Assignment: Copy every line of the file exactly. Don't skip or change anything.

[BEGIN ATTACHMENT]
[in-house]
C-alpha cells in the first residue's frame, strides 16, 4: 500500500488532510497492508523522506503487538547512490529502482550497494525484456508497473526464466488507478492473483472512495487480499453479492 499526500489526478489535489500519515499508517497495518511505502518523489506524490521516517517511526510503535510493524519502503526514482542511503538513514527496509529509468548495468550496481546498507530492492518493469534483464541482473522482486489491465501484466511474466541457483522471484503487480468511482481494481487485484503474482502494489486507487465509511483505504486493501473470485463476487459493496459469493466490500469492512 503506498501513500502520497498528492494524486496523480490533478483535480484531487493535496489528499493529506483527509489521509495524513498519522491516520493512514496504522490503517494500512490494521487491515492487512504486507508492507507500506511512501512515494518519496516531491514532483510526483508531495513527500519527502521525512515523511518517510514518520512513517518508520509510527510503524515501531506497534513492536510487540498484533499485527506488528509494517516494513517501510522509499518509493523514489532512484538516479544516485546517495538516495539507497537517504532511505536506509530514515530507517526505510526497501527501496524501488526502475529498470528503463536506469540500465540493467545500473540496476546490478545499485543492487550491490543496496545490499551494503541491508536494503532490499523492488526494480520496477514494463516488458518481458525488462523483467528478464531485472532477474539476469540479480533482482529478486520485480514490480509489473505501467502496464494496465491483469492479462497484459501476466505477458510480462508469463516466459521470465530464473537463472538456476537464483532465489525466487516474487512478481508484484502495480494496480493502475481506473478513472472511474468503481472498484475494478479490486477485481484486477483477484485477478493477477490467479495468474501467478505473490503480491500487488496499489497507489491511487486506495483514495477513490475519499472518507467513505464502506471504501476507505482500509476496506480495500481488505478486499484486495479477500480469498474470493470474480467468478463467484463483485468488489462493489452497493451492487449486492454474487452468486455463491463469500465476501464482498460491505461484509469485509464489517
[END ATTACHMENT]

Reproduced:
[in-house]
C-alpha cells in the first residue's frame, strides 16, 4: 500500500488532510497492508523522506503487538547512490529502482550497494525484456508497473526464466488507478492473483472512495487480499453479492 499526500489526478489535489500519515499508517497495518511505502518523489506524490521516517517511526510503535510493524519502503526514482542511503538513514527496509529509468548495468550496481546498507530492492518493469534483464541482473522482486489491465501484466511474466541457483522471484503487480468511482481494481487485484503474482502494489486507487465509511483505504486493501473470485463476487459493496459469493466490500469492512 503506498501513500502520497498528492494524486496523480490533478483535480484531487493535496489528499493529506483527509489521509495524513498519522491516520493512514496504522490503517494500512490494521487491515492487512504486507508492507507500506511512501512515494518519496516531491514532483510526483508531495513527500519527502521525512515523511518517510514518520512513517518508520509510527510503524515501531506497534513492536510487540498484533499485527506488528509494517516494513517501510522509499518509493523514489532512484538516479544516485546517495538516495539507497537517504532511505536506509530514515530507517526505510526497501527501496524501488526502475529498470528503463536506469540500465540493467545500473540496476546490478545499485543492487550491490543496496545490499551494503541491508536494503532490499523492488526494480520496477514494463516488458518481458525488462523483467528478464531485472532477474539476469540479480533482482529478486520485480514490480509489473505501467502496464494496465491483469492479462497484459501476466505477458510480462508469463516466459521470465530464473537463472538456476537464483532465489525466487516474487512478481508484484502495480494496480493502475481506473478513472472511474468503481472498484475494478479490486477485481484486477483477484485477478493477477490467479495468474501467478505473490503480491500487488496499489497507489491511487486506495483514495477513490475519499472518507467513505464502506471504501476507505482500509476496506480495500481488505478486499484486495479477500480469498474470493470474480467468478463467484463483485468488489462493489452497493451492487449486492454474487452468486455463491463469500465476501464482498460491505461484509469485509464489517